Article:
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This site is really about my take on a number of media, technology and music business issues as I smack into them in my life and my business. Among them are: The challenges of running a small record label in the Music 2.0 (sorry) world, audio and music technology and business, learning and instructional technology and media, and just being a 40 something desk jockey with (now - gulp) 10 year old twins. (Sheesh - kids just keep growing and getting older no matter what you do!)

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Coffee Cup

IMG_0881.JPGI hear that coffee is the new wine - whatever that means. I will say that I have really gotten into coffee this past year. I am no barista and I probably don't even qualify as a coffee geek, but I have put some time into pouring a good cup of joe while supporting fair trade distributors. Currently I am brewing/drinking what so far has to be my favorite source of coffee; Counter Culture coffee. Very fresh, Fair Trade and Organic offerings - check out some of their micro lots. Mmm-Good.

Other good ones: Global Libations in Kutztown Pa, I like their Costa Rican La Amistad, and Alterra Coffee in Milwaukee Wi, thier Dark Sumatra - strong stuff but mmmm good.

Don't forget Joe's Coffee Bar in Philidelphia. Excellent fresh roasted beans and fair trade too!

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« Pinning down the RIAA personal copying position | Main | Washington Post Vs RIAA »
Saturday
Jan052008

Big 3 (well 2.5) and the Record Industry

The record industry reminds me a lot of the auto industry in some respects. They were caught slumbering and running their businesses lazily and with out thought for the future. Now that the "future" has already past so to speak, they are flat footed and reactionary. The big labels all but got rid of their A&R departments years ago and put no thought into new artist development or new mediums to deliver their product to their customers.

This has been the case for long while and we have been through it a number of times, both with the record industry and the auto industry. For the auto industry its always been the Japanese, Koreans, Chinese, Oil prices, the environment etc that  was the cause of sales down turns - and for the record industry it was the cassette tape, the DAT, the CDR and now MP3 and digital distribution.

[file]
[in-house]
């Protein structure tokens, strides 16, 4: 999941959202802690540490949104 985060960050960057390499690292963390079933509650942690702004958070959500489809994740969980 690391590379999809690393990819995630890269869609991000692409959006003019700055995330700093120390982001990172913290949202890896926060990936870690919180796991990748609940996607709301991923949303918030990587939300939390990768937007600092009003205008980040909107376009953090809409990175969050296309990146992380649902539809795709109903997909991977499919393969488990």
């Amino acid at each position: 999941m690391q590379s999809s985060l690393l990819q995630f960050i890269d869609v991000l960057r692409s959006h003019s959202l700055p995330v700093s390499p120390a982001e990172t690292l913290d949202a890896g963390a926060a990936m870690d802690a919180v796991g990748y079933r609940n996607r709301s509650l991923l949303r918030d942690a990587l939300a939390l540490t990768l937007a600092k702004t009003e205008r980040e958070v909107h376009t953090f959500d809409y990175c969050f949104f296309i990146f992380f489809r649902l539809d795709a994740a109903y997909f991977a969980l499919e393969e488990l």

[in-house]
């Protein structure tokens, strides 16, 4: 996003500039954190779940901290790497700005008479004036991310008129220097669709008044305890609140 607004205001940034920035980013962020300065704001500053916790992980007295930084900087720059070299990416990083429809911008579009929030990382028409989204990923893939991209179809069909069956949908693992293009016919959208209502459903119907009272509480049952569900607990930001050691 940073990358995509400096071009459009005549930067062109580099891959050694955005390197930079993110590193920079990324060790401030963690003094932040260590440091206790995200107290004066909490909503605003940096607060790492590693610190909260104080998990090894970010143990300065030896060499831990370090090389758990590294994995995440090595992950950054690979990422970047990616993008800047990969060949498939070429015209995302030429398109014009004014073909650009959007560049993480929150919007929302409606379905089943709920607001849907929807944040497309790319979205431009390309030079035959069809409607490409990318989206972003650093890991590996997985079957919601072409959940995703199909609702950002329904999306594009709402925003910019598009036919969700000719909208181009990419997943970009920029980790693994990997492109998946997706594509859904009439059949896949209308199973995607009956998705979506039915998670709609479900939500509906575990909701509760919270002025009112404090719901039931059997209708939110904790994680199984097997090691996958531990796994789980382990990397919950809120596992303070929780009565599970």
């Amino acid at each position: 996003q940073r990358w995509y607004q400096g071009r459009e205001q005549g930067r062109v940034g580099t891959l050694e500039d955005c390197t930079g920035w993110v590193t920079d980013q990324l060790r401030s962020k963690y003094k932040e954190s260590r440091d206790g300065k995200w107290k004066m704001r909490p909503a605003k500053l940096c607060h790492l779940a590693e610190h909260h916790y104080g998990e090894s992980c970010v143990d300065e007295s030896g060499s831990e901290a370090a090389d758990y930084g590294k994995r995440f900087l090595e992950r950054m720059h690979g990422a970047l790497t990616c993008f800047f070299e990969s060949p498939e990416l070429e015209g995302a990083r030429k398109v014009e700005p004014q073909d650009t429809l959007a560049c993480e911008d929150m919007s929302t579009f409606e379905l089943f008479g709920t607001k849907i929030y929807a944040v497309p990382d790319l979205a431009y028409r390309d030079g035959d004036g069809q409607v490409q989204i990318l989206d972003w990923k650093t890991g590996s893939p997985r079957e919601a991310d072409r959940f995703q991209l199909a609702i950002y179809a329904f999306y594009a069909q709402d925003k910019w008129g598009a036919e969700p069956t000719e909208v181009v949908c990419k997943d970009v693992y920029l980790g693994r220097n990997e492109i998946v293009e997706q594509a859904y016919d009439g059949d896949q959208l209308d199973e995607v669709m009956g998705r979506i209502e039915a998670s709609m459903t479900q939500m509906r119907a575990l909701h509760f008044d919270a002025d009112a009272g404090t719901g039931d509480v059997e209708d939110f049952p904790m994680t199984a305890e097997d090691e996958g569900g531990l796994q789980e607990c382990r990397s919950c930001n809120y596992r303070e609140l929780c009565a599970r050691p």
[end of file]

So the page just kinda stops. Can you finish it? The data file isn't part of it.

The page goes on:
Suing people really isn't going to help, just like adding tariffs and whining to the government isn't going to help the auto industry. I was at the Platinum Producers forum at the AES convention last October, Joseph Puig,  Executive Vice President of Geffen/A&M Records and a producer I have immense respect for, basically said in response to a question regarding MP3s and digital distribution, - paraphrasing - "give us time, we are figuring out the best technology and the best file format for distributing our music digitally."  My response, like many around me was - What???? That is what the record companies should have been doing 15 years ago! - not now. Technology and file format have essentially already been decided. The record industry (and recording industry) missed their chance, and that is unfortunate because MP3 is not that great of a format and input from creators could have really helped produce a more robust format.

There is still time to tweak and create working and profitable distribution models and systems. But that doesn't seem to be where the record industry's collective "head" is. Instead, they seem to want to sue people and cut their way out of their troubles. Very similar to the US auto industry, instead of putting money into developing more efficient and quality vehicles, they are laying blame outside of themselves.

Now the technology is here and the resulting "long tail" enables fresh artists and small labels to make their own music and get it out to a mass audience. Here is a cool article by David Byrne in Wired about the state of the industry from an artists perspective (sans the comparison the the US auto industry). 

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